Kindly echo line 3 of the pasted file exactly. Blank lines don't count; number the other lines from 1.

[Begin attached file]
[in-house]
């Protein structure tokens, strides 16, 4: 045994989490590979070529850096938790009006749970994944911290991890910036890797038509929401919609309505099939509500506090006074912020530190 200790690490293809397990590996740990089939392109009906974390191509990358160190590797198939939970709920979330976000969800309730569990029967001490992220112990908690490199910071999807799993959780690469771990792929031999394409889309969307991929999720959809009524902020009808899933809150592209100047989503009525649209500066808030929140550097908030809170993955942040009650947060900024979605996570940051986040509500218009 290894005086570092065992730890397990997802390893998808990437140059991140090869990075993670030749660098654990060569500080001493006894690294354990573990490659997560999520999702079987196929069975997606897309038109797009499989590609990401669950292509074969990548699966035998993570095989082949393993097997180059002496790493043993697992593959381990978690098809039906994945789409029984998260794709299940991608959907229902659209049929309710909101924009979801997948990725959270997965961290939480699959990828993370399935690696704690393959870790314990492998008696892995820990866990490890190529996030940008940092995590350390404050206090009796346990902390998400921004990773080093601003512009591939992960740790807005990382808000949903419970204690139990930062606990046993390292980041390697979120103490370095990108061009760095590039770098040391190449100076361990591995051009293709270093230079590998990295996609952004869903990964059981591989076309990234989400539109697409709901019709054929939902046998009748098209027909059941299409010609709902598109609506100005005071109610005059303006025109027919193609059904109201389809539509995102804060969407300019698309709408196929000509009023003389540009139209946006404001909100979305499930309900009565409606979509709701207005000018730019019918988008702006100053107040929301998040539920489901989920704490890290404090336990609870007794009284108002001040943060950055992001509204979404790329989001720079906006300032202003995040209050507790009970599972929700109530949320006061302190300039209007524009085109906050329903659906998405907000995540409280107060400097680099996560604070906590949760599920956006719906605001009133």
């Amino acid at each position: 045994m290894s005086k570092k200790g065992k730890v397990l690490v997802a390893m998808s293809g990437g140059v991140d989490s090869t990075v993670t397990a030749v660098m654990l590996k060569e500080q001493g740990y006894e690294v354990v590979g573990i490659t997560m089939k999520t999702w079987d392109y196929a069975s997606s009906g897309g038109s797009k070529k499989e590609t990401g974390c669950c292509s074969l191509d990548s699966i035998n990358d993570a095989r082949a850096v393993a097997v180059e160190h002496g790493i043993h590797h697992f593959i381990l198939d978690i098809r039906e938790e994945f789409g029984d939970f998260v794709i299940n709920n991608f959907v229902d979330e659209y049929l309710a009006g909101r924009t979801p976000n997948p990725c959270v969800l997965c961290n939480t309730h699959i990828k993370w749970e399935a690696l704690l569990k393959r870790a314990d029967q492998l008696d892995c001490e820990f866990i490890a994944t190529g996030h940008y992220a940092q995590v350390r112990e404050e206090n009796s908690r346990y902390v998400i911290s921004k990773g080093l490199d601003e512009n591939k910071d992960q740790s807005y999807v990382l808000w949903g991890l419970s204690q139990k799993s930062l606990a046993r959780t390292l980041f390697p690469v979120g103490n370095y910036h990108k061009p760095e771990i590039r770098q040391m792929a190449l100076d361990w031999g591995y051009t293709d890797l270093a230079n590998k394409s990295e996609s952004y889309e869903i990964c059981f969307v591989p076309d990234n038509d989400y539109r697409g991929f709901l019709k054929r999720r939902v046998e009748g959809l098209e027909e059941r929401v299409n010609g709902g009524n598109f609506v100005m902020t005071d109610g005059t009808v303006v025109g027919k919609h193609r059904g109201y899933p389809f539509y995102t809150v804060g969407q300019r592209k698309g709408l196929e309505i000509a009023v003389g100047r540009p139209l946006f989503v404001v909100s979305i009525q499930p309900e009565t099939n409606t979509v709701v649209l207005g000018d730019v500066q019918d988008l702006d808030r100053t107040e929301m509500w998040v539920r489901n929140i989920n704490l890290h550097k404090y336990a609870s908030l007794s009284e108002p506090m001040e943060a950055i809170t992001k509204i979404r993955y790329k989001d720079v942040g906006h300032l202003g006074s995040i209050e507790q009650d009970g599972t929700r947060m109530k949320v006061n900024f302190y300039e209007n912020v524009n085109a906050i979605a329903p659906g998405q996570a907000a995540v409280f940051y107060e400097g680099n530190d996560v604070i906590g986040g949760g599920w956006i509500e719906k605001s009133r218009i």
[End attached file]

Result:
């Amino acid at each position: 045994m290894s005086k570092k200790g065992k730890v397990l690490v997802a390893m998808s293809g990437g140059v991140d989490s090869t990075v993670t397990a030749v660098m654990l590996k060569e500080q001493g740990y006894e690294v354990v590979g573990i490659t997560m089939k999520t999702w079987d392109y196929a069975s997606s009906g897309g038109s797009k070529k499989e590609t990401g974390c669950c292509s074969l191509d990548s699966i035998n990358d993570a095989r082949a850096v393993a097997v180059e160190h002496g790493i043993h590797h697992f593959i381990l198939d978690i098809r039906e938790e994945f789409g029984d939970f998260v794709i299940n709920n991608f959907v229902d979330e659209y049929l309710a009006g909101r924009t979801p976000n997948p990725c959270v969800l997965c961290n939480t309730h699959i990828k993370w749970e399935a690696l704690l569990k393959r870790a314990d029967q492998l008696d892995c001490e820990f866990i490890a994944t190529g996030h940008y992220a940092q995590v350390r112990e404050e206090n009796s908690r346990y902390v998400i911290s921004k990773g080093l490199d601003e512009n591939k910071d992960q740790s807005y999807v990382l808000w949903g991890l419970s204690q139990k799993s930062l606990a046993r959780t390292l980041f390697p690469v979120g103490n370095y910036h990108k061009p760095e771990i590039r770098q040391m792929a190449l100076d361990w031999g591995y051009t293709d890797l270093a230079n590998k394409s990295e996609s952004y889309e869903i990964c059981f969307v591989p076309d990234n038509d989400y539109r697409g991929f709901l019709k054929r999720r939902v046998e009748g959809l098209e027909e059941r929401v299409n010609g709902g009524n598109f609506v100005m902020t005071d109610g005059t009808v303006v025109g027919k919609h193609r059904g109201y899933p389809f539509y995102t809150v804060g969407q300019r592209k698309g709408l196929e309505i000509a009023v003389g100047r540009p139209l946006f989503v404001v909100s979305i009525q499930p309900e009565t099939n409606t979509v709701v649209l207005g000018d730019v500066q019918d988008l702006d808030r100053t107040e929301m509500w998040v539920r489901n929140i989920n704490l890290h550097k404090y336990a609870s908030l007794s009284e108002p506090m001040e943060a950055i809170t992001k509204i979404r993955y790329k989001d720079v942040g906006h300032l202003g006074s995040i209050e507790q009650d009970g599972t929700r947060m109530k949320v006061n900024f302190y300039e209007n912020v524009n085109a906050i979605a329903p659906g998405q996570a907000a995540v409280f940051y107060e400097g680099n530190d996560v604070i906590g986040g949760g599920w956006i509500e719906k605001s009133r218009i």